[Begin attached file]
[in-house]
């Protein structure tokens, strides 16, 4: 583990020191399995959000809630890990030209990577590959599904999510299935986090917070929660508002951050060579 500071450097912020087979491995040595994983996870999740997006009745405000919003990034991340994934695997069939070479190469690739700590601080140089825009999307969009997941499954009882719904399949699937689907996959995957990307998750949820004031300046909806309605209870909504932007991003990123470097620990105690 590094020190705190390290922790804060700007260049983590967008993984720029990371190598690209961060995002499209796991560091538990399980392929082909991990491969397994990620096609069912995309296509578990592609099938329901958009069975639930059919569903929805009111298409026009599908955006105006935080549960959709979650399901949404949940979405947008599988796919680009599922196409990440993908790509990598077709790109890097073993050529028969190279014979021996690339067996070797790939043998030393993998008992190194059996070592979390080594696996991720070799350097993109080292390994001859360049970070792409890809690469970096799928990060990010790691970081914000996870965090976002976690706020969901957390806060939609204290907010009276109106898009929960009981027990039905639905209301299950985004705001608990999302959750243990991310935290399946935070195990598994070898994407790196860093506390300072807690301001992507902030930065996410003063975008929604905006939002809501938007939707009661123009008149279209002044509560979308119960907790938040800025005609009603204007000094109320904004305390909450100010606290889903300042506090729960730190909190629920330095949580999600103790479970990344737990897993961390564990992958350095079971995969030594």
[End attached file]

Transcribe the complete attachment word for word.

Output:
[in-house]
């Protein structure tokens, strides 16, 4: 583990020191399995959000809630890990030209990577590959599904999510299935986090917070929660508002951050060579 500071450097912020087979491995040595994983996870999740997006009745405000919003990034991340994934695997069939070479190469690739700590601080140089825009999307969009997941499954009882719904399949699937689907996959995957990307998750949820004031300046909806309605209870909504932007991003990123470097620990105690 590094020190705190390290922790804060700007260049983590967008993984720029990371190598690209961060995002499209796991560091538990399980392929082909991990491969397994990620096609069912995309296509578990592609099938329901958009069975639930059919569903929805009111298409026009599908955006105006935080549960959709979650399901949404949940979405947008599988796919680009599922196409990440993908790509990598077709790109890097073993050529028969190279014979021996690339067996070797790939043998030393993998008992190194059996070592979390080594696996991720070799350097993109080292390994001859360049970070792409890809690469970096799928990060990010790691970081914000996870965090976002976690706020969901957390806060939609204290907010009276109106898009929960009981027990039905639905209301299950985004705001608990999302959750243990991310935290399946935070195990598994070898994407790196860093506390300072807690301001992507902030930065996410003063975008929604905006939002809501938007939707009661123009008149279209002044509560979308119960907790938040800025005609009603204007000094109320904004305390909450100010606290889903300042506090729960730190909190629920330095949580999600103790479970990344737990897993961390564990992958350095079971995969030594």